Creating a webserver isn’t hard, the problem comes when you have to use SSL certificates, sometimes the process to create them isn’t particularly clear but here is a little guide to help you achieve this in your network.

First: Install dependencies

Yes, you need them, let’s do a very basic setup (plain HTML with SSL), we can add additional features later… (make sure you run this as root)

The Ubuntu Way The CentOS way
apt-get install apache2 openssl yum -y install httpd mod_ssl openssl

Additionally you need to run a2enmod ssl after installing apache2 on ubuntu, this will enable the ssl module correctly.

Second: Create the SSL Certificate

Run the following commands:

This will create the private key that we need in order to generate the certificate request, take note of the pass phrase used here, you’ll need it later.

This will generate the certificate request but you need to answer some question, use this as an example (Consider # as comments)

Common Name is quite complex, in practice if you set a common name for a FQDN like mysite.mywebserver.com it will only work correctly for that FQDN, if you apply the certificate to another site like anothersite.mywebserver.com, it works too, but it will report that the SSL is being used on a different host and that is certainly bad if we want to keep a good level of credibility. If you have just one site to publish then go ahead and create the certificate just for it, but if you have multiple sites, then consider to create individual certificates or use a wildcard certificate by just setting a * plus your domain as the common name, i.e. *.mywebserver.com, in this case all sites coming from .mywebserver.com domain will be accepted by the certificate without problems.

Optional: Remove Pass Phrase from private key

This is completely optional, if you keep the Pass Phrase, everytime you start the apache it will ask for it. if someone “accidentally” reboot the server, Apache will wait until someone submits the pass phrase in order to continue loading, in that moment your site is totally down, and you customers may start yelling at you.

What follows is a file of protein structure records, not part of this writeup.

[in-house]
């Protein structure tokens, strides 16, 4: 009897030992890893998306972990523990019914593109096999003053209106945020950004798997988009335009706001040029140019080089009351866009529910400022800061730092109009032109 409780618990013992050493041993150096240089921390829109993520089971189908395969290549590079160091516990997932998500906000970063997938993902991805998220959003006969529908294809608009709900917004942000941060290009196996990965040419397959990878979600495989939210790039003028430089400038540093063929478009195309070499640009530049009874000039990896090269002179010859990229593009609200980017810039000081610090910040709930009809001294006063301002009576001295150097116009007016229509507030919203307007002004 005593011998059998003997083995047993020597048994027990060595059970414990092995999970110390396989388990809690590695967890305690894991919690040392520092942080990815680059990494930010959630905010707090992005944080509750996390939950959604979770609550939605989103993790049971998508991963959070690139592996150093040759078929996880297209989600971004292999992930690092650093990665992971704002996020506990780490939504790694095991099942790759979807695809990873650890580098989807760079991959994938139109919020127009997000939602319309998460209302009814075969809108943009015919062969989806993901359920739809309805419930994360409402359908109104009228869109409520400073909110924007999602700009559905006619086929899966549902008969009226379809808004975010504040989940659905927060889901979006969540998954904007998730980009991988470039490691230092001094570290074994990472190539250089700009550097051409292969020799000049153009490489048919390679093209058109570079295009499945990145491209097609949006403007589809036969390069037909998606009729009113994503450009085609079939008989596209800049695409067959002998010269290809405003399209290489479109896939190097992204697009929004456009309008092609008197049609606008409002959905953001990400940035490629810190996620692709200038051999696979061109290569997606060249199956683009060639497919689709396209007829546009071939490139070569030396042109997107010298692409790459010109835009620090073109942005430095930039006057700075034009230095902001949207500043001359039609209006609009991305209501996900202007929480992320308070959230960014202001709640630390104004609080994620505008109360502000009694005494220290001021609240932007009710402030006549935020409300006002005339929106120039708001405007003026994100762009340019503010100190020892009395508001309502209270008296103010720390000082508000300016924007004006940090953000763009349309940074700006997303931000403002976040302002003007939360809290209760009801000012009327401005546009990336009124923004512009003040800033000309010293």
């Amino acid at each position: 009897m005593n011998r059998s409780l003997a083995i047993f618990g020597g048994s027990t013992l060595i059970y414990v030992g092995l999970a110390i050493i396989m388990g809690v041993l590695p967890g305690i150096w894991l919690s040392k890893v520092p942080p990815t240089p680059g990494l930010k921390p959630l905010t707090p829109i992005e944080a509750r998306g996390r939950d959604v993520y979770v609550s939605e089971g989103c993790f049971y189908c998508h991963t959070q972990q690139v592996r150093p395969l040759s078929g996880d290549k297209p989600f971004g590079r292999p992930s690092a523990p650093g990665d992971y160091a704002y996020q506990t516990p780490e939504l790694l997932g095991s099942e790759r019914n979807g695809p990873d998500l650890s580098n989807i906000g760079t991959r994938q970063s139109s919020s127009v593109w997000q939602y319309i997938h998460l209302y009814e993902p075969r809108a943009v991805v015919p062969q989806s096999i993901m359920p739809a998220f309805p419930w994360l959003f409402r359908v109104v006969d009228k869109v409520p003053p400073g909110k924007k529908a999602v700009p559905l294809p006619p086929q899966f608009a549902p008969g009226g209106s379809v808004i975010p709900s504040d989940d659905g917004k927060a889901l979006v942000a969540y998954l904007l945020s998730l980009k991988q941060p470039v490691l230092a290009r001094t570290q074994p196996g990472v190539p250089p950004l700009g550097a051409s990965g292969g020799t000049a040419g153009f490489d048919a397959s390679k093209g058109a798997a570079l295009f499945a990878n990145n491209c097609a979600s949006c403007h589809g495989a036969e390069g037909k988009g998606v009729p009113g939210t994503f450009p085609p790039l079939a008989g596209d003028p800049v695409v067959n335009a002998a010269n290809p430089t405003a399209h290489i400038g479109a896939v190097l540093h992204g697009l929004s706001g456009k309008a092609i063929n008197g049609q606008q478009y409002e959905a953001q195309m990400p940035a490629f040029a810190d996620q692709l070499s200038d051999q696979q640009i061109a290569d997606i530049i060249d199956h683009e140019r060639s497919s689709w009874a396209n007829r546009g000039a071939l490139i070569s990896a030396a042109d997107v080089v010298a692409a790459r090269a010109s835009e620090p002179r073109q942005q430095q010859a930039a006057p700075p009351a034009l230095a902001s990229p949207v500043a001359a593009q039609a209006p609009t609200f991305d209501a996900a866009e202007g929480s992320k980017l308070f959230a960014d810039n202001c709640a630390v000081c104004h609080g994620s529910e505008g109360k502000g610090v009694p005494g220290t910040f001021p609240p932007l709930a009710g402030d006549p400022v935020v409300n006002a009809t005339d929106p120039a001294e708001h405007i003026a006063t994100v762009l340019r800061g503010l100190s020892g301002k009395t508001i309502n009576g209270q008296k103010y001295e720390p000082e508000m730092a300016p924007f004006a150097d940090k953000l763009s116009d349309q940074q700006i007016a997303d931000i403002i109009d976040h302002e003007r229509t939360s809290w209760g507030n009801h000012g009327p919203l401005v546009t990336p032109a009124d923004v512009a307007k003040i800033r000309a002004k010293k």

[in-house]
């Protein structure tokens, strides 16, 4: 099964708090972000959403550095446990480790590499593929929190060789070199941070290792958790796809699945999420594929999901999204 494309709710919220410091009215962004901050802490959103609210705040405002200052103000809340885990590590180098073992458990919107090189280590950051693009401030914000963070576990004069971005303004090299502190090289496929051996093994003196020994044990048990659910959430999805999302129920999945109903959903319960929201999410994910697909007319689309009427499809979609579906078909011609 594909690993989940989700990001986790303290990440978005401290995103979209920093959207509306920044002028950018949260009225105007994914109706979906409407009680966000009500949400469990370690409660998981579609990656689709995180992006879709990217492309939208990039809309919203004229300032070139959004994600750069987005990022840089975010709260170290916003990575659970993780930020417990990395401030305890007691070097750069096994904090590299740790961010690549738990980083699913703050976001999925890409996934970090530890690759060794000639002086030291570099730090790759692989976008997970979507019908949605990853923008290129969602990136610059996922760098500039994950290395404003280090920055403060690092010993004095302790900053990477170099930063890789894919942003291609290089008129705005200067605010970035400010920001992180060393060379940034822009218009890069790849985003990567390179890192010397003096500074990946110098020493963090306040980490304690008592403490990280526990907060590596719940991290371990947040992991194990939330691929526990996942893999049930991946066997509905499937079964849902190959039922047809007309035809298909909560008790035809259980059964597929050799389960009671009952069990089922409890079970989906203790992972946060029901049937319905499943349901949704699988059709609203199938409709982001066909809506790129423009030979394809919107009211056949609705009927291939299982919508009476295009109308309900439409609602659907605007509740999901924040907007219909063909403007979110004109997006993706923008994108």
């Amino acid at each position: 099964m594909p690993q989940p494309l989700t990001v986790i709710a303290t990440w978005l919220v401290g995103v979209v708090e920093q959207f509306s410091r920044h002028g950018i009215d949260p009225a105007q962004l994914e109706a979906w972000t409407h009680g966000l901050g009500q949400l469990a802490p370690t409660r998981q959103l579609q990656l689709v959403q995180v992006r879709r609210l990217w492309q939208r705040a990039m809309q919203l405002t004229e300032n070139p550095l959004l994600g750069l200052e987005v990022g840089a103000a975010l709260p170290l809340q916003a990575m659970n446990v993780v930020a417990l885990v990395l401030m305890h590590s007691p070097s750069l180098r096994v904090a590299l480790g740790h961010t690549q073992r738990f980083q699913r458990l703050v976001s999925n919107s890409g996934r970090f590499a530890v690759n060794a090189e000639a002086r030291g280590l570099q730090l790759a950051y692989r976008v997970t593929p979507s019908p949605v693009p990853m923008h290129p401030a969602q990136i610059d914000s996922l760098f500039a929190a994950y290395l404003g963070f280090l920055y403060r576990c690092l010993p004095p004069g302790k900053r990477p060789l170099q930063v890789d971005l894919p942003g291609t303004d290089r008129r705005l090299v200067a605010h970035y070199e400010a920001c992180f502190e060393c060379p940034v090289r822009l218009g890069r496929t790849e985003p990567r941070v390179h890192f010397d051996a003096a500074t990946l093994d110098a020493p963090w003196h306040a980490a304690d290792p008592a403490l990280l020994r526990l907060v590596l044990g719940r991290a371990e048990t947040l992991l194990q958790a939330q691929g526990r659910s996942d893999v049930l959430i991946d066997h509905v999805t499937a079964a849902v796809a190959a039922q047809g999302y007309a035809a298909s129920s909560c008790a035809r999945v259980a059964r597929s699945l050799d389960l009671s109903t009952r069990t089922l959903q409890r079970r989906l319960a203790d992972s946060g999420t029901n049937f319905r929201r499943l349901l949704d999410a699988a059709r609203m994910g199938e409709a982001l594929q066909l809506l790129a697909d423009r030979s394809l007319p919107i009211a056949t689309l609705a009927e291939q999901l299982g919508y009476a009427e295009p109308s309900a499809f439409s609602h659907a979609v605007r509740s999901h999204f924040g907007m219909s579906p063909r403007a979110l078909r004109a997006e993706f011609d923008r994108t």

If you want to prevent this, run the following commands:

Third: Self signing or Signed by a CA

The major problem here is to understand the difference between a certificate self-signed and a certificate signed by an Authority, the functionality is still the same in both cases, the communication will be encrypted but a CA gives more than just a signed certificate, let me explain this with pictures.

Did you notice that when you browse a HTTPS site, your browser place a padlock-like icon near you url?

facebookSSL
Using chrome as our browser, if you navigate to facebook via https you will notice that padlock icon is green, this color means that the Authority is actually certifying that identity of site is valid (this means that VeriSign is saying that facebook,com is facebook.com and not a fake). This is a good advantage for site that provides e-commerce, financial or handles delicate user data. This kind of CA Certificates is quite expensive, but if you goal is e-commerce and you need people to trust you then this is a must-have, check Verisign (owned by Symantec) site here if you want to check prices.

 

Now, a good browser will alert you when something is strange on a HTTPS site, chrome does a really good job, but it may scare people.

When there is a SSL Problem

Just notice the padlock with a “Red X” and a full red alert on screen. Any common user will be too scared to proceed and that could be a real problem if you started your own small business and the people cannot trust you just after seeing this. To put this in simple words, no normal user will give you money if you don’t provide trusted identity information, this is where a self-signed cannot help, so you may want to rely on self-signed certificates on your test environments or even on you company intranet.

If you want to continue with a CA certificate, then select a good CA (like verisign) and provide them your certificate request file and the private key file, they will give further instructions when you certificate is signed.

If you want to self-sign, then run the following command

This will create a 1 year valid certificate file (you can adjust the time by using the –days attribute), now place your .crt and .key files in a good place, beyond normal users hands, like /etc/httpd/certs or /etc/apache2/certs.

Fourth: Apache HTTPD service

Now we need to make sure that our HTTP server listen on port 443 (HTTPS).

On CentOS

  1. Edit /etc/httpd/conf.d/ssl.conf, make sure to adjust the following lines:
  2. Restart the service by running: service httpd restart (if you didn’t remove the pass phrase, the daemon will ask for it at this point).

On Ubuntu

Ubuntu Apache2 is quite different, it relies on virtual hosts by default, let me show you how I did my config.

  1. Create a folder for our HTTPS site, run mkdir /var/www/securedsite
  2. Now edit /etc/apache2/sites-available/default-ssl (you can rename it if you want), and do the following adjustments:
  3. Now go run the following commands:

That’s it!, Your Webserver should now support HTTPS, go ahead and use your browser and access you fresh ssl site.

 

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Carlos Alberto Umanzor Arguedas

Web Developer at carlosumanzor.com
Web Developer, QA Engineer and Gamer Enthusiast, Developer of Linkcrawler and Father of a future computer ninja.
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